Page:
So, it was an $80 ,000 client that he purchased, and he got a seven-million-dollar check when the client sold his business.  

Dean Thurman (16:58)


Candace Byrnes (16:59)

That is amazing.  

David Wood (16:59)

He has another client that had nine hundred thousand with the advisor and after two or three meetings brought over another 2.8 from another firm.

So, what we see is this, the client experience is important. I think the older advisors, especially the solo or the small ensemble practices, are struggling to provide that experience the way that the scaled organizations can. When it happens, we see a big attraction of those new assets.

So, part of it, one, is really change the client experience. Technology is a big part of that. When you look at what marketing is, marketing is really providing a client experience at scale. When you do that, these advisors are attracting substantially more assets.  

When we start to look at those acquisitions, the money is really made when you can make an inorganic acquisition and then grow it organically. That is where the money is really made.  

Dean Thurman (18:01)

My guess is if somebody is like, know, getting to pivot out of the business at 70, they are, and with all due respect, sleepwalking through their practice for the last ten or fifteen years. They get that recurring revenue. We all do it to a degree. But, then if you stop really looking at your practice as something that you want to grow and invest in, Not real ambitious about it, you still want to do a good job, but that looks a little bit different in your sixties than it did in your Thirties. When you really are looking for, you know, a great reputation and going above and beyond.

Once you have already established your practice and you have that good relationship with your clients, it is easy to take your foot off the accelerator a little bit and like I said, sleepwalk through it, so somebody coming in and buying that practice or merging or some form of that.  

I would like you to go through a couple of the different options that maybe that 70-year-old was looking at.  

There is the sell and stay, there is the partnering up with another group, sometimes you switch broker dealers or FMOs, sometimes you don't or RIA.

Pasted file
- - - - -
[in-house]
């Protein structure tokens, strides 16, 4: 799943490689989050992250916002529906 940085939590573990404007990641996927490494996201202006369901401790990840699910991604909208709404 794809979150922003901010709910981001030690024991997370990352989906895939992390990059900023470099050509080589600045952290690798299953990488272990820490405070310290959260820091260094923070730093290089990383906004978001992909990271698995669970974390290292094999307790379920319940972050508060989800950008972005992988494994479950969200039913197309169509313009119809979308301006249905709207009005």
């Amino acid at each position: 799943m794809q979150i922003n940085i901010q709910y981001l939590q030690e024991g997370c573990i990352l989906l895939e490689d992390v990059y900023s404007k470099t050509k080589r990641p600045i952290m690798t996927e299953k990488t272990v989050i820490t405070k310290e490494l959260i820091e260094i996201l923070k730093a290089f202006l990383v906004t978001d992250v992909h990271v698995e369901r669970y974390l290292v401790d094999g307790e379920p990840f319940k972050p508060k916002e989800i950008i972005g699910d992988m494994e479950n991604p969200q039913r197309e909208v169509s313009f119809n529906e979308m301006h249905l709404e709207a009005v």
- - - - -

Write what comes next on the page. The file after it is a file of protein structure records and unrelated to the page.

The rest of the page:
What do some of those options look like and could you go through some of the pros and cons? Certainly, somebody that has a $75 million practice that is getting up late in their career has more than one option.

So, I would be curious as to your opinion on just an outright sale versus a sell and stay. Most people do not have that next generation succession plan. So, what are their options? I hate to be crass, but they could die any day. I mean, any of us could, but it is more likely when you are older. You could die any day or just get fed up with it. And quite frankly these older folks and I will not put myself in that category, but I will be fifty-seven this year.  

You alluded to it earlier, our regulation environment looks a lot different now than it did back in the day. You really have more continuing education, a much more and rightfully so compliance department and overly aggressive regulators, which also in many cases, rightfully so.

People are just sick of it, they sleepwalk through their practice, and now it is time to go into the final stages. What are the pros and cons of people's options?

David Wood (20:35)

You touched upon those regulatory things. Here is the difference that I really see, Dean. The ability for an advisor ten, fifteen, or twenty years ago to coast into retirement, I heard this so many times, “why sell?” “I'll just continue to collect my trails, why sell it?”

And those factors that you mentioned, the regulatory environment, the need to keep up with technology, these are all things that put pressure on that advisor. But there is a whole other piece of pressure. I am going use White Glove as an example, and the pressure is what White Glove does.

So, what White Glove does is find those retirees and pluck them away from that seventy-year-old advisor who has not talked about social security, or planning, and those clients feel that they are looking for more and they want other options. So, they attend the seminar and marketing is attracting these people away. And when they see the thirty-, forty- or fifty-year-old advisor or team, like you have, it is the best of both worlds.

I have a fifty- to fifty-seven-year-old advisor and I have a thirty-year-old advisor working together as a team to collaboratively help me and help my family long term.  

You are not only preparing the money for the kids, but you are also preparing the kids for the money. You are here now as a generational tool to keep those assets long term. If I am the next gen, we look at the statistics, very few of those next gen clients, whether it is the wife of a husband that had passed away or the children’s parents that passed away, very few of those relationships keep their financial advisor.

I think one of the things that you are doing now by having a co -advisor working with you is that you are helping preserve the value of your practice by making it intergenerational and then keeping those assets for that next generation. So, this is one of the challenges that these older advisors have is they are under pressure because their practice as clients is getting older and passing away taking RMDs, they have a declining asset, right?

As those clients get older, they are spending that money, there is no longer an accumulation phase. We are really in an environment where it is either grow, or there is going to be continued pressure on these financial advisors and the pressure is one regulatory, but then the second thing becomes the marketing side.